Here is an overview of a selection of common occupational lung diseases with links to sites that give you more details regarding symptoms, diagnosis and treatment.

Signs and symptoms

Symptoms vary from case to case and within a patient group tend to be more symptomatic after a lengthy exposure (15 to 20 years or more) to high concentrations of dust. At the same time symptoms are much more prominent, if the patient has also been a heavy smoker or has had exposures to other noxious substances that have led to chronic bronchitis or emphysema. The exposure to cigarette smoke also predisposes the patient to lung cancer, the symptoms of which would be overlapping. Generally speaking shortness of breath on exertion and a chronic cough as well as a cyanotic (bluish tinge) skin discoloration are the

hallmarks of this patient group at the later stages. However, a non smoker who has simple nodular silicosis, or simple coal workers’ pneumoconiosis (CWP) would not have any lung symptoms and only show up abnormally on tests such as pulmonary function tests or X-rays. Details about the above mentioned diseases can be found under the various links.

 Occupational Lung Disease

Occupational Lung Disease

Diagnostic tests

A patient who is getting symptoms of coughing up phlegm and getting short of breath when walking uphill on a slight incline where he was asymptomatic before, needs a few screening tests done. Chest X-rays are a starting point along with a thorough examination by a physician to check this patient out who who has had perhaps a 20 year dust exposure working in a coal mine. Such a patient may have this X-ray finding of the lungs. As the findings are rather extensive, further investigations with a CT scan and bronchoscopy have to be done by the lung specialist to rule out lung cancer. In a case where it was thought that the patient was cured from a previously treated tuberculosis, and who was symptom free for years, The patient came down with new symptoms. Chest Xray, CT scan and bronchoscopy were all done. After the biopsy material came back from the pathologist it was noted that the patient had silico-tuberculosis. Exposure to silica dust makes the patient much more vulnerable to contract tuberculosis and it is a much more chronic form of this disease. Silicosis is also associated with malignant mesothelioma, an otherwise rare lung tumor of the pleural surfaces.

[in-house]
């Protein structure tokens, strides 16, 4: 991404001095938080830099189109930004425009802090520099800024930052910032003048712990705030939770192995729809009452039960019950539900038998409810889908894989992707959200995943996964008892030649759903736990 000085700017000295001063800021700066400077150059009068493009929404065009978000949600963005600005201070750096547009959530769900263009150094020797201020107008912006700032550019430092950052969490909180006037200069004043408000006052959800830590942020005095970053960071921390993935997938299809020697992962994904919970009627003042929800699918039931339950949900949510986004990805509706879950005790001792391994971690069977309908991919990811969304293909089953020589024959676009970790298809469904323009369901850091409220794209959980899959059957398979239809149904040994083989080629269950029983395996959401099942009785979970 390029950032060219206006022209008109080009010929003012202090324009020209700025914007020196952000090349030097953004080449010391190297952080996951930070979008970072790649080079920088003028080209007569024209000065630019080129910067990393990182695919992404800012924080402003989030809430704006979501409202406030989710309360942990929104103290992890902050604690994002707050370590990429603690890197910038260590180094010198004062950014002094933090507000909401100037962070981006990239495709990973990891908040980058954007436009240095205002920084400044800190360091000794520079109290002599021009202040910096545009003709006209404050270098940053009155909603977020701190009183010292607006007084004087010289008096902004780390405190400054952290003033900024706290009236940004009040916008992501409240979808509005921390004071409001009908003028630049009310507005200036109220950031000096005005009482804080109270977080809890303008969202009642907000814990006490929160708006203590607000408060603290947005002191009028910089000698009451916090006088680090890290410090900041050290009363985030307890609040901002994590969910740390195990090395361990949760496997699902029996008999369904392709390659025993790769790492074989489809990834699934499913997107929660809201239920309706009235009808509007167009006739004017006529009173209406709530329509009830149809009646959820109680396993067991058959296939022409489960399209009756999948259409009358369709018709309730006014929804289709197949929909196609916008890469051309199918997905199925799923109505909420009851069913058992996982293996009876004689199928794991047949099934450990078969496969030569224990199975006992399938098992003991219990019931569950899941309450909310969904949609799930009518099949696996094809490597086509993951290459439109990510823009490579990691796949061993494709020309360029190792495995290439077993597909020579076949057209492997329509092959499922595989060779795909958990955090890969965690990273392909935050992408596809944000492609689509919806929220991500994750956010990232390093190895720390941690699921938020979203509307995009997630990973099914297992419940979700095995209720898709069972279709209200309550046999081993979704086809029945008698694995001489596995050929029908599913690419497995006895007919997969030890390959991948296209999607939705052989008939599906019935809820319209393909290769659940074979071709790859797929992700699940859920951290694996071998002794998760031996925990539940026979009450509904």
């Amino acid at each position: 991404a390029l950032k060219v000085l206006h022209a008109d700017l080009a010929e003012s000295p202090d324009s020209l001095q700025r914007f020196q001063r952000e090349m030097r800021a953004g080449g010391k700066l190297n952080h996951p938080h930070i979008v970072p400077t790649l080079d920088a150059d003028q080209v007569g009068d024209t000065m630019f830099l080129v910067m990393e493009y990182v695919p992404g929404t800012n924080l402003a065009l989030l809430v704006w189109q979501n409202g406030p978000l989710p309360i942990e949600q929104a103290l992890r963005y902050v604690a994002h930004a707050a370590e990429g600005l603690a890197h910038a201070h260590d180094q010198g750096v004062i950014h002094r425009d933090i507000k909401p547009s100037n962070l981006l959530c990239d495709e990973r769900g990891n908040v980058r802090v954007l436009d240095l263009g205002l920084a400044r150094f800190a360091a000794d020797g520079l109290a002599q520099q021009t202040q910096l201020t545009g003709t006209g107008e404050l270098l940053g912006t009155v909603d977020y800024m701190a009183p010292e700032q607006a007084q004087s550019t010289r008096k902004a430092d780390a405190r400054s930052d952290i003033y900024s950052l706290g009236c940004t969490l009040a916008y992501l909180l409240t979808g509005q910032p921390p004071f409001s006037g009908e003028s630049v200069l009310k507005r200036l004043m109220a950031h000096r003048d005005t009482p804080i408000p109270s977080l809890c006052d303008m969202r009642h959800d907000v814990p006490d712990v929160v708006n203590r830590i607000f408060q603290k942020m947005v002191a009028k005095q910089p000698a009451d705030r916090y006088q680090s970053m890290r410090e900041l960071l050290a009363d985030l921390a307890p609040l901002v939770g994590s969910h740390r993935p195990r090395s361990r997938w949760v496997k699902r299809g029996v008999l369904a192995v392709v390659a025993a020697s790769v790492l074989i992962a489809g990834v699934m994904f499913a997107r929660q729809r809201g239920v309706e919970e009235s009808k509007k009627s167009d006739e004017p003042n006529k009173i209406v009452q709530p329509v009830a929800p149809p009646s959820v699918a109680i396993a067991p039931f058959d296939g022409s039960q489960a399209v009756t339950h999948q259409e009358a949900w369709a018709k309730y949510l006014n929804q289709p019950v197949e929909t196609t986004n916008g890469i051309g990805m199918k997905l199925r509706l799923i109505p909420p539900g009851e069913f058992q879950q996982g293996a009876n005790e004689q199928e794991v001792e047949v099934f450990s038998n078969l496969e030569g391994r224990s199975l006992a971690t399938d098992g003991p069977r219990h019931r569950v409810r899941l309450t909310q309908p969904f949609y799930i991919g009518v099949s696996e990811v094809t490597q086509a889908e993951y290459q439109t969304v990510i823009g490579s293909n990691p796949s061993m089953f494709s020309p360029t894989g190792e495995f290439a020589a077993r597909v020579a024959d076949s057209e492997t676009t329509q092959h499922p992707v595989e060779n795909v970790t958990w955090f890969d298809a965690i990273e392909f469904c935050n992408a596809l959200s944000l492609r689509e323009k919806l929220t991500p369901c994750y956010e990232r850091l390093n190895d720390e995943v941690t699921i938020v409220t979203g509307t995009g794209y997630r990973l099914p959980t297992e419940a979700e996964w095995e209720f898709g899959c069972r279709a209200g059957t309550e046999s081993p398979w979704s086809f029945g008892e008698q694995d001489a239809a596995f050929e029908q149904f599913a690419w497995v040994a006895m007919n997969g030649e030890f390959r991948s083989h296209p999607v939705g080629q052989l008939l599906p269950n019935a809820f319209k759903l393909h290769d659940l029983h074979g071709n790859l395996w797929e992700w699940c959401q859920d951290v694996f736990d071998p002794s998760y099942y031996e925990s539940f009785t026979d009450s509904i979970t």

Treatment

Unfortunately there is no specific treatment for any of the occupational lung diseases. Treatment is directed at making the patient’s breathing more comfortable, but the overall outlook (prognosis) is not changed. The most important step in the therapy is to convince those who are still exposed to toxic substances for the lungs, to remove this exposure. This includes a stop smoking program and early retirement from the job that caused the disease. It may be that Workers’ Compensation is at least partially liable and depending on the jurisdiction this may involve some possible legal action. A last resort, for those short of breath, is using continuous oxygen.

 

References:

1. Noble: Textbook of Primary Care Medicine, 3rd ed., Copyright © 2001 Mosby, Inc.

2. National Asthma Education and Prevention Program. Expert Panel Report II. National Heart, Lung and Blood Institute, 1997.

3. Rakel: Conn’s Current Therapy 2002, 54th ed., Copyright © 2002 W. B. Saunders Company

4. Murray & Nadel: Textbook of Respiratory Medicine, 3rd ed., Copyright © 2000 W. B. Saunders Company

5. Behrman: Nelson Textbook of Pediatrics, 16th ed., Copyright © 2000 W. B. Saunders Company

6. Merck Manual: Environmental Lung Diseases  (thanks to www.merckmanuals.com for this link)

7. Goldman: Cecil Textbook of Medicine, 21st ed., Copyright © 2000 W. B. Saunders Company

8. Ferri: Ferri’s Clinical Advisor: Instant Diagnosis and Treatment, 2004 ed., Copyright © 2004 Mosby, Inc.

9. Rakel: Conn’s Current Therapy 2004, 56th ed., Copyright © 2004 Elsevier

Last modified: December 2, 2016

Disclaimer
This outline is only a teaching aid to patients and should stimulate you to ask the right questions when seeing your doctor. However, the responsibility of treatment stays in the hands of your doctor and you.